There are lots and lots of great blogs about the conference, but definitely check the Official Conference Blog. I can't chew gum and blog at the same time, so I left it to these speedy bloggers to give the play-by-play action.
What I do better is ruminate and then sum up. So here's an overview at my time at the 2011 SCBWI Summer Conference.
Day One: Friday
I live in the area, so I skipped all the early morning sessions and showed up in time for the first keynote. Bruce Coville is all kinds of awesome, and I loved his speech about why what we do matters and how what we do affect others in ways we can never know.
Jerry Pinkney's keynote was accompanied by personal photos and drawings and how to bring a sense of place to your work. Awe. Some.
My first breakout session was Donna Jo Napoli's "Sources of Tension and How to Use Them." She did a very interactive session, taking suggestions from the audience how what were the elements of tension. But lessons I learned from the session on how to hook a reader and keep them were these quotes: "Make the reader trust you" and "People go to the fictional side for an emotional ride." (Can I have t-shirts with those made?)
Lunch was with some of my crit partners, which was a good time to compare notes and fuel up for the afternoon.
Then Libba Bray blew me away with her keynote, "Writing It All Wrong: A Survival Manual." She talked about how writing the third volume of her Gemma Doyle Trilogy was one of the most difficult things she's ever done. Draft after draft sucked and she couldn't figure out what was wrong. But she kept (painfully) at it until the story clicked. Boy, was that something I needed to hear as I make my way through Draft 7 of my WIP.
The second breakout session I went to was with Laurie Halse Anderson. She talked about "The Nuts and Bolts of Crafting a Creative Life: Finding Lost Time and Reclaiming Creativity." She had the audience go through some mini-exercises on where our time disappears to and how to get rid of our time-wasters. I discovered that my biggest time suck is not Twitter, but the couch. Once I sit down, I'm pretty much down for the count. Now before I put butt cheek to couch, I think "What would Laurie do?" Haven't been 100% successful with this, but I'm getting better.
I skipped the last keynote of the day to do some writing. With all the inspiration in the air, especially after Laurie's session, I had to get some words on paper.
Then I went to the first autograph session where 1. Fonzie said "Hi!" to me as I waited in line (Okay, me and the other 50 people in line). 2. My nephew better appreciate how awesome it is to have a signed autograph copy of The Phantom Tollbooth. 3. I was concerned Libba Bray would get writer's cramp by the end of the session after she signed my books.
I stayed late for the networking and I couldn't help myself and bought Ruta Sepety's Between Shades of Gray. Ruta was so excited to be a newly published author and completely sweet. I told her that I had heard good things about the book and was really looking forward to reading it. "Email me and tell me if you liked it!" she said. "Email me if you didn't like it!" Gotta love that kind of enthusiasm.
I also chatted for over an hour with a woman I had just met, which is why I love this conference. To meet people from all over the country who share your passion and want to share their knowledge with you.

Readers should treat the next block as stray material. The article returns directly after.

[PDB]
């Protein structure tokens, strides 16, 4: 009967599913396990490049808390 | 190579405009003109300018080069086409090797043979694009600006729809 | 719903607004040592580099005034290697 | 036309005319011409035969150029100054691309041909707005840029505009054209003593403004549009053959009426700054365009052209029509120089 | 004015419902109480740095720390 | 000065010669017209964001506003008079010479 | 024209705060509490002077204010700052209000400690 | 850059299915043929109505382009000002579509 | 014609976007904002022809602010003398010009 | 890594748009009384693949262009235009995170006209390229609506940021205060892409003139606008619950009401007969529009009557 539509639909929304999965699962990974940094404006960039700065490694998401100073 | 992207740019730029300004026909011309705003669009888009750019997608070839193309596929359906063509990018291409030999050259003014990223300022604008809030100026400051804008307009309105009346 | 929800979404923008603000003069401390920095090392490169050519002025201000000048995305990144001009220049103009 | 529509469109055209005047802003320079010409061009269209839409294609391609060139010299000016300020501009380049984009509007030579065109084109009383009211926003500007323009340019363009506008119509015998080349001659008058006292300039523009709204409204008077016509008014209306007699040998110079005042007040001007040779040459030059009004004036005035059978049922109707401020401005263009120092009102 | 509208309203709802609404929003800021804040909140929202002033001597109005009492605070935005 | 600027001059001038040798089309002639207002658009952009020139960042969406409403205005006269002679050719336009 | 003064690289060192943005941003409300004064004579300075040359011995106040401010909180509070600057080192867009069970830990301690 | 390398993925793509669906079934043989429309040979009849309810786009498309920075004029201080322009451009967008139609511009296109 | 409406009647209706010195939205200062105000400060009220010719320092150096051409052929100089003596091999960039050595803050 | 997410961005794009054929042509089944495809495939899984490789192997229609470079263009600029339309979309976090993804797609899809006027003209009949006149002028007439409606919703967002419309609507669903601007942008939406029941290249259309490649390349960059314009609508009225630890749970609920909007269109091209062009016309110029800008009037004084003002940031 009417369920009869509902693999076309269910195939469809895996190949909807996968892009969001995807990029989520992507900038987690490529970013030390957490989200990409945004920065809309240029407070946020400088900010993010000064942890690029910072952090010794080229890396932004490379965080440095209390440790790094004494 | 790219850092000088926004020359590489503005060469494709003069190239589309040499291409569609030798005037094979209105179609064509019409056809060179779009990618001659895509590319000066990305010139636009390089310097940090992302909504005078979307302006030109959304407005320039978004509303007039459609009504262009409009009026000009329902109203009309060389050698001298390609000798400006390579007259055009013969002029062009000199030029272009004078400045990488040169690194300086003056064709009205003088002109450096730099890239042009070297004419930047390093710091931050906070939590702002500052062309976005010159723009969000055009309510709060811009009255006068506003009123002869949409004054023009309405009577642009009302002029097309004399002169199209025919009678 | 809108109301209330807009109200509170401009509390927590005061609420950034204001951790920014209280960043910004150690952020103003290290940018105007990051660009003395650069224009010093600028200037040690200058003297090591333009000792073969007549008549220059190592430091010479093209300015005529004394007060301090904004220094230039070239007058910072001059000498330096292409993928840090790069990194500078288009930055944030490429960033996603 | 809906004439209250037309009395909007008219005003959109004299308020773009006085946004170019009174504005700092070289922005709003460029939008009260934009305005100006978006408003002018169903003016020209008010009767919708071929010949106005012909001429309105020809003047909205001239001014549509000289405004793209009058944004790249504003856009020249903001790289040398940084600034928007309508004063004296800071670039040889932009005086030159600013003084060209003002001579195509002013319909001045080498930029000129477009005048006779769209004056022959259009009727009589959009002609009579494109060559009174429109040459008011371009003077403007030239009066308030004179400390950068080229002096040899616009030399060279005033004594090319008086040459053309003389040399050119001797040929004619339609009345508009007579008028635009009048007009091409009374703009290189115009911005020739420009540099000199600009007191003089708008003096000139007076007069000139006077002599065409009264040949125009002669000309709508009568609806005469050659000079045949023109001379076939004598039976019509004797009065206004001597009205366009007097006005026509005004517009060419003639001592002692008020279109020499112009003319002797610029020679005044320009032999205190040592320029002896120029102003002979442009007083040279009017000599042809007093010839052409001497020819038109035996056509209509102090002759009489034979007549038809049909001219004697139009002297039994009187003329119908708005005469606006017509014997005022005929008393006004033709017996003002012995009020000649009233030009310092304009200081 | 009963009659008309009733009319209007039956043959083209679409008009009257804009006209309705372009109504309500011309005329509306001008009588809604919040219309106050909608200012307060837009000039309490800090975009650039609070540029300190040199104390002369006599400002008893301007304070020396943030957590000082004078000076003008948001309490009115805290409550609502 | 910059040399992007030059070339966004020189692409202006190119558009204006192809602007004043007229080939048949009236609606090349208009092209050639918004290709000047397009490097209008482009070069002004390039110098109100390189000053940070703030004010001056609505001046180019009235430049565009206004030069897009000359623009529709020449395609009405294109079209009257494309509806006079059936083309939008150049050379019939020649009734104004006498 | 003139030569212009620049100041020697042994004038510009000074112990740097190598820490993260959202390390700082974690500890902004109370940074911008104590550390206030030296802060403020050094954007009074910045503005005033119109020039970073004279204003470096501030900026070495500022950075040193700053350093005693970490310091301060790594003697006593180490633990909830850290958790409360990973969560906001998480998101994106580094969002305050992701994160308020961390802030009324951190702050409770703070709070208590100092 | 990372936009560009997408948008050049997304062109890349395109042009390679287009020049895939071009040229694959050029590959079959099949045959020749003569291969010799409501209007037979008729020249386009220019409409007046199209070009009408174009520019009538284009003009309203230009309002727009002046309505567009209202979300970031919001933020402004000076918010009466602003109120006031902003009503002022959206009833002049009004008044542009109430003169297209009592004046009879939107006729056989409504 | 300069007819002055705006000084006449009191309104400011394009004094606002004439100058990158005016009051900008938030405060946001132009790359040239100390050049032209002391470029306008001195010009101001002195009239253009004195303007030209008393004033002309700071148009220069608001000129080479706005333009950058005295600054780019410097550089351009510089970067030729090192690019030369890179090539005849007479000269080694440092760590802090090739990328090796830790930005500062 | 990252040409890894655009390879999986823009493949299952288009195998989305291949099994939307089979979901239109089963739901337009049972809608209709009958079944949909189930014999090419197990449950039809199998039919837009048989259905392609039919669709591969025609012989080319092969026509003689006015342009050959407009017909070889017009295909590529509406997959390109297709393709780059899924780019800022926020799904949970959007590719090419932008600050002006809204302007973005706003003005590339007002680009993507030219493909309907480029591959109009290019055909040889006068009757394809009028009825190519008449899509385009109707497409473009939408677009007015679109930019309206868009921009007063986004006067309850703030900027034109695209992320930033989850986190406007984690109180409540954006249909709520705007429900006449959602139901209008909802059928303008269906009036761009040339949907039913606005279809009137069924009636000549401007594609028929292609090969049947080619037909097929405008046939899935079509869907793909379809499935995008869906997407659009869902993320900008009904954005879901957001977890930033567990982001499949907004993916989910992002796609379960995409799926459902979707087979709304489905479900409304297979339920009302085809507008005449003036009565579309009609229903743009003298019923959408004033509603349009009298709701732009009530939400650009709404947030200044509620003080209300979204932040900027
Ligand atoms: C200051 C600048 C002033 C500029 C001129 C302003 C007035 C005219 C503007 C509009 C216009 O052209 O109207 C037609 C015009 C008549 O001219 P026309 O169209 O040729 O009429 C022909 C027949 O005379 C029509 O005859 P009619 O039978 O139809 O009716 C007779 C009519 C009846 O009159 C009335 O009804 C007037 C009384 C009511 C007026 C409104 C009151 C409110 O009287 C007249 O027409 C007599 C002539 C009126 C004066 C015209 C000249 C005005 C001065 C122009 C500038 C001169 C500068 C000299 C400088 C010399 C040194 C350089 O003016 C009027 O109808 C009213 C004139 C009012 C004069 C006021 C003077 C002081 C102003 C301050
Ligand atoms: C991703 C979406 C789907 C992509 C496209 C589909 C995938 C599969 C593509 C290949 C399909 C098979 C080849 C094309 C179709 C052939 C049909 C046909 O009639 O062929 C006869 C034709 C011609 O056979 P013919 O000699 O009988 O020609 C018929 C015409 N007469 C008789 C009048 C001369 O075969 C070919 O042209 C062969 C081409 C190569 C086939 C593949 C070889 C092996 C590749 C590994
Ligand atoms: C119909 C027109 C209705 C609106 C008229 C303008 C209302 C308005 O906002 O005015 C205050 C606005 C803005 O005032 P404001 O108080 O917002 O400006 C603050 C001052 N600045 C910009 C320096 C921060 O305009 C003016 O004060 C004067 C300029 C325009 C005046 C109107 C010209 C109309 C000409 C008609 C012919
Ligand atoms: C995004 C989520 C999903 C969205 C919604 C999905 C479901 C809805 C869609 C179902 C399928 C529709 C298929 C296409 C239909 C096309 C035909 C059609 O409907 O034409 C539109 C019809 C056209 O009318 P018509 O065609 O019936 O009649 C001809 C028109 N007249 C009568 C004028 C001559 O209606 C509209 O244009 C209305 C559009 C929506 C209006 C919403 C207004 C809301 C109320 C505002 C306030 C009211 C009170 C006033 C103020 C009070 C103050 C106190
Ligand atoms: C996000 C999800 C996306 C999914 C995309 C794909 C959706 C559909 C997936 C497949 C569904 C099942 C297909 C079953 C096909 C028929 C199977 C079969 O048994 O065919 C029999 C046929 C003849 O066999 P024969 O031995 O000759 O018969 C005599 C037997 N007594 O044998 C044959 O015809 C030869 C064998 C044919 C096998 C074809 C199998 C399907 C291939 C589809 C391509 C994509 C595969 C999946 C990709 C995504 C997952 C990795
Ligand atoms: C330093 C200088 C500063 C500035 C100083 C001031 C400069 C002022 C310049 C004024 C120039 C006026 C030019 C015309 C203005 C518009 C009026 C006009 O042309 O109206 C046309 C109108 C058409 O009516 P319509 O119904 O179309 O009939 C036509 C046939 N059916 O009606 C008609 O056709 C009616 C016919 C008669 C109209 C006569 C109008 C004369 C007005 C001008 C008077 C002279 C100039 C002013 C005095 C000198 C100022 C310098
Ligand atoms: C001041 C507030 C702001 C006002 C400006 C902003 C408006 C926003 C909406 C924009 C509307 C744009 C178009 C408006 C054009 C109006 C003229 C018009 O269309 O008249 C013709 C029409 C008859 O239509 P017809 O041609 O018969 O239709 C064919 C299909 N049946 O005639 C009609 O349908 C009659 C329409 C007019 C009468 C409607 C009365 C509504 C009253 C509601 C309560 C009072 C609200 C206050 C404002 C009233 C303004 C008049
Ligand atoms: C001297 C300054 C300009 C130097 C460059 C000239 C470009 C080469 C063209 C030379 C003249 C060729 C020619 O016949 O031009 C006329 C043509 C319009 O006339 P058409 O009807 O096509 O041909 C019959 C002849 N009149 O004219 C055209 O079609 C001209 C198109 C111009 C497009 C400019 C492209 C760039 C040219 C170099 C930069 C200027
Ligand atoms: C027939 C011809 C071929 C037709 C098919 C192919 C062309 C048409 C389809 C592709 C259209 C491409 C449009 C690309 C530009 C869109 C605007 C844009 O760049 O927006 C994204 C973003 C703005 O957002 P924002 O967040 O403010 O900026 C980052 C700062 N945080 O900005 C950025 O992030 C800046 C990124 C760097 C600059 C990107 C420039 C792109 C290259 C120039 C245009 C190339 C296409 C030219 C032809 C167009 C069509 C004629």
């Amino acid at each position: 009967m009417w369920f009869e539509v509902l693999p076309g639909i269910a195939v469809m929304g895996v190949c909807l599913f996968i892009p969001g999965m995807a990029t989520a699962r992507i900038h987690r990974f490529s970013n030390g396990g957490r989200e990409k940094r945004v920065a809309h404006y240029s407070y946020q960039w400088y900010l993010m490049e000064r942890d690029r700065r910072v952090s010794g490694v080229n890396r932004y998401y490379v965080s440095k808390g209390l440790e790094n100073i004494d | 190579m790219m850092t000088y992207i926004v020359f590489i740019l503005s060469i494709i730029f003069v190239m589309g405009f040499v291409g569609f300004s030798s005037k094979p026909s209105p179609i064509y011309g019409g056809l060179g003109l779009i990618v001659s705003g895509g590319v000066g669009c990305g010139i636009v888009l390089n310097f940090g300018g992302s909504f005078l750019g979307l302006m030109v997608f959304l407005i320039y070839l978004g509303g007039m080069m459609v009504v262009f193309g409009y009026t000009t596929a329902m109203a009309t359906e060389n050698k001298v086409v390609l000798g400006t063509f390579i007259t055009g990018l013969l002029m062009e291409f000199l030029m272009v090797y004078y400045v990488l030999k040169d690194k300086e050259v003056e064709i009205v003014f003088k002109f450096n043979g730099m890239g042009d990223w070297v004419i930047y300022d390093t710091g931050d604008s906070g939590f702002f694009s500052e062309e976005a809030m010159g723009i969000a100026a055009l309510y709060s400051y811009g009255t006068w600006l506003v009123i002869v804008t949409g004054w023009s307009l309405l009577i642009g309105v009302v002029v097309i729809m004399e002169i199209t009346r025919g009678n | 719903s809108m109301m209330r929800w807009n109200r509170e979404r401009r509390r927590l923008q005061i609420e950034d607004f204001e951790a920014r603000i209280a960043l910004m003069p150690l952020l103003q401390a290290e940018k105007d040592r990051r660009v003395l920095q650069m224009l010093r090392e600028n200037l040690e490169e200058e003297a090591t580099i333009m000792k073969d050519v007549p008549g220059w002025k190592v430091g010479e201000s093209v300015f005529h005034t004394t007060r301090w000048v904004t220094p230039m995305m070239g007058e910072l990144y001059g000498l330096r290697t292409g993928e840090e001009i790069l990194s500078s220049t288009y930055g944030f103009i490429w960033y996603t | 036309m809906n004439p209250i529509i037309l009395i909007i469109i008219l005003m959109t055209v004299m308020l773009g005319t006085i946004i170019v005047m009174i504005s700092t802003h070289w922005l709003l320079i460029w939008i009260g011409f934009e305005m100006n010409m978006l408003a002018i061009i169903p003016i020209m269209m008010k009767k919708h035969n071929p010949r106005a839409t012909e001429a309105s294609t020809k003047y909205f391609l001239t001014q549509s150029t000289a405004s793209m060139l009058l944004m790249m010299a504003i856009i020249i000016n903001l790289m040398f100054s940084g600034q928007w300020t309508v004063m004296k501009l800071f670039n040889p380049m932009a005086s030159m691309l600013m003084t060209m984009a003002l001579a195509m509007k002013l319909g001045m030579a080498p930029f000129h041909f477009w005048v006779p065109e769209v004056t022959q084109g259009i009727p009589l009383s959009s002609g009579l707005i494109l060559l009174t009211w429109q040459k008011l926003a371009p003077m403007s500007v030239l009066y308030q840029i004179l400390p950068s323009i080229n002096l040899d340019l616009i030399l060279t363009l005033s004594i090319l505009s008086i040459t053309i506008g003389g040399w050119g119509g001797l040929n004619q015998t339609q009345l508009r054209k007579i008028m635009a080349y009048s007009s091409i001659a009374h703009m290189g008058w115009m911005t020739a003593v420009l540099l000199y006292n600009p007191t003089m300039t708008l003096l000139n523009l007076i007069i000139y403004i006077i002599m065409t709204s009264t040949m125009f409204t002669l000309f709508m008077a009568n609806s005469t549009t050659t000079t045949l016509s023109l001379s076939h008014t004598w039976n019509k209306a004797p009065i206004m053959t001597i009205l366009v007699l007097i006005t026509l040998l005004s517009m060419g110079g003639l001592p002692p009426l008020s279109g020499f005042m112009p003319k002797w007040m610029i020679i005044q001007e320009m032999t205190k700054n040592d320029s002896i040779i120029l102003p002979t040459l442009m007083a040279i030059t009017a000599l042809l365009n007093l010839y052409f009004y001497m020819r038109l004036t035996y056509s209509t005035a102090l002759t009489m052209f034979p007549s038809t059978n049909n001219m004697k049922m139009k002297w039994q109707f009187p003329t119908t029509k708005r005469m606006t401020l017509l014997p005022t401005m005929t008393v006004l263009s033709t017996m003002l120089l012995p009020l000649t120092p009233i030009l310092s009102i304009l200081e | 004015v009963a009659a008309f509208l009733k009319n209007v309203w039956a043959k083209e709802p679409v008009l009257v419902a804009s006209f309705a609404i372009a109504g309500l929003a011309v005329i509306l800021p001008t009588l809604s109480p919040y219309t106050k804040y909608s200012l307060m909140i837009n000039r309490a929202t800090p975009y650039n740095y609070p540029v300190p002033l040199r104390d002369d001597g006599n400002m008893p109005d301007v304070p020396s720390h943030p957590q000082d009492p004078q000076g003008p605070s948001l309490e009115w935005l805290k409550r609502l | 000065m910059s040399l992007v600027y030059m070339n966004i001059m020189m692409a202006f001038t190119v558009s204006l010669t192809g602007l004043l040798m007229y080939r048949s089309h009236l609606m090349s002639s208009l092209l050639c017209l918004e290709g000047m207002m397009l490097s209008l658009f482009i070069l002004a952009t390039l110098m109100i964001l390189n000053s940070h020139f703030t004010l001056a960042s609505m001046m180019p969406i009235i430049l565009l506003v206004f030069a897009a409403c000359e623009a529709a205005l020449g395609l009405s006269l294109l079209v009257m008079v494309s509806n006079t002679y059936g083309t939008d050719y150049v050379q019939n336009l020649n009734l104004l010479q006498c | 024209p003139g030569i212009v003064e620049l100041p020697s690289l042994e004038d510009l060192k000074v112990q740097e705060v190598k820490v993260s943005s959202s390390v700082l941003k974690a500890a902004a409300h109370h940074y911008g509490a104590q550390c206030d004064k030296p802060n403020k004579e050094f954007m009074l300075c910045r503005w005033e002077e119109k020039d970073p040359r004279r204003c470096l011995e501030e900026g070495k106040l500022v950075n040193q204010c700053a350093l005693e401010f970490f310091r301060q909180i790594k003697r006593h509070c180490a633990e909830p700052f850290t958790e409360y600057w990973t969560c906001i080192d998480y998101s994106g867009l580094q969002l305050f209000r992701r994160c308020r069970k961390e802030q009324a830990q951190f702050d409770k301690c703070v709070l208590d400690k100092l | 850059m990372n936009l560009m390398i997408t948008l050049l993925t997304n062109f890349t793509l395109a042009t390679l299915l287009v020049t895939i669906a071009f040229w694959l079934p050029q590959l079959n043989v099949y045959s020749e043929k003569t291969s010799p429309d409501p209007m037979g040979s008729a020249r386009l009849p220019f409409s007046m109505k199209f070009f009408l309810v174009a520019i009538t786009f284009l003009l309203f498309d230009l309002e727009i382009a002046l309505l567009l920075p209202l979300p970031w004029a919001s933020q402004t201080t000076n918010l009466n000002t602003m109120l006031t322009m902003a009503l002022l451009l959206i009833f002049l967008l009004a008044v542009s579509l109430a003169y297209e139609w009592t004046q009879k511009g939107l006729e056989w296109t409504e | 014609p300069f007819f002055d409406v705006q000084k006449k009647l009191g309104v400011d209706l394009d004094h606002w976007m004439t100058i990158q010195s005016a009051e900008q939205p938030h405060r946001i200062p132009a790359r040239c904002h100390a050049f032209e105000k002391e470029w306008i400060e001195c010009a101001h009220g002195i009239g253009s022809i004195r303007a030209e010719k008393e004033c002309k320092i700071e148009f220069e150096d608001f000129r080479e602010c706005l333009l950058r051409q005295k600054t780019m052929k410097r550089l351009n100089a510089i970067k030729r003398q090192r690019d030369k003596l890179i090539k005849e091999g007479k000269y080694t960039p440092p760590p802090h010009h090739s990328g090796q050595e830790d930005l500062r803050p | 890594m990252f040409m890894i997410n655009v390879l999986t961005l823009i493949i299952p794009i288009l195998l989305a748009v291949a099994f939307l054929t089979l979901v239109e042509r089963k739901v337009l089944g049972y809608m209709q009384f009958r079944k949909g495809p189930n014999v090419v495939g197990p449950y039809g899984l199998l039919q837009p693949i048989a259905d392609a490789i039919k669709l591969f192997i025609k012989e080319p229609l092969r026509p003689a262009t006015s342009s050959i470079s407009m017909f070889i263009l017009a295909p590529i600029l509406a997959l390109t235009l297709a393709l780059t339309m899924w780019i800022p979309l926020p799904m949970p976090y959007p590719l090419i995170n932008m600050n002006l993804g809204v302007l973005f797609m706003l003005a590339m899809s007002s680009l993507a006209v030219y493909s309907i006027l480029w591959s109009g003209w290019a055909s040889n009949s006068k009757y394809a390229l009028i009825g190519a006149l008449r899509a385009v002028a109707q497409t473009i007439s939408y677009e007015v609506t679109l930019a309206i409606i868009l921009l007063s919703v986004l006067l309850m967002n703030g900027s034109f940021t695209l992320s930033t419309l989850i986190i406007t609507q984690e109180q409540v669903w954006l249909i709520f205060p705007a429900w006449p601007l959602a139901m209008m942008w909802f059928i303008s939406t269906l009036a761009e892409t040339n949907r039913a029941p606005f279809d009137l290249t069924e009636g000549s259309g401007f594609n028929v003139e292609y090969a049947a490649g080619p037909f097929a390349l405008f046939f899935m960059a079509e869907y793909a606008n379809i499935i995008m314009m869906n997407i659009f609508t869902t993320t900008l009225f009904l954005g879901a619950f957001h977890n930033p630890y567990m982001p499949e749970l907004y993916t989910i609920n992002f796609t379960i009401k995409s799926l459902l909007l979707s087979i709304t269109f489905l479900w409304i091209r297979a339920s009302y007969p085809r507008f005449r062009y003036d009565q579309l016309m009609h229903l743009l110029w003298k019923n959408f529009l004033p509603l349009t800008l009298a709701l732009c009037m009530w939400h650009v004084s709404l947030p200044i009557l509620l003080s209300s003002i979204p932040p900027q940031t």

Day Two: Saturday
I skipped the early morning stuff again and got there in time for Lin Oliver's interview with Judy Blume. Judy freakin' Blume! She looks fabulous for a 73-year-old legend. She was funny and charming and everything Judy Blume should be.
Next, I did the first breakout session with Alessandra Balzer on "You Can Handle the Truth: Honest Advice on What Editors Are Looking For." Lots of great info, but the big takeaway for me was what she coined "trend bridges." These are books that are outside a current trend, but just. I immediately thought of Beth Revis' Across the Universe. It can be considered dystopia (big trend), but it also has enough light sci-fi elements that readers may want to read more sci-fi (thus, a "trend bridge").
I skipped the afternoon keynote to confer with one of my crit partners. Taking a moment to digest and reflect on what we had learned.
The afternoon panels were a little dry to me, so I found a corner and wrote for a couple of hours. Progress was made on my WIP. Yay me!
Day Three: Sunday
How awesome is Gary Paulsen? His morning keynote was brilliant. Another t-shirt worthy quote was "Read like a wolf eats."
The first breakout session was with Beverly Horowitz on "Even Though It's Not Quite Perfect! Acquisitions and Revisions." She's the V.P. Publisher of Delacorte Press, and basically they're looking for books with honesty and a sense of hope.
The luncheon was lovely. Not just the food, and the company, but the speeches and the evident dedication of SCWBI staff and volunteers. And thanks to Shaleen at my table for emailing me the photo of dessert (yum!)
And let's not forget Laurie Halse Anderson's keynote speech, "Daring the Universe." It touched on some of the topics from her breakout session, and it really emphasized the writer's role as a creator and the need the world has for creators.
For the last breakout session of the conference, I went to Krista Marino's "Perfecting Your YA Voice." Krista is an Executive Editor at Delacorte Press and she talked about the importance of narrative voice. She read excerpts from published novels, both with and without the narrative voice, to demonstrate how important interior monologue is. It gives those extra character details that helps engage the reader.
So there you go! I hope all of you get a chance to go to the conference at least once. It will change your writing life forever.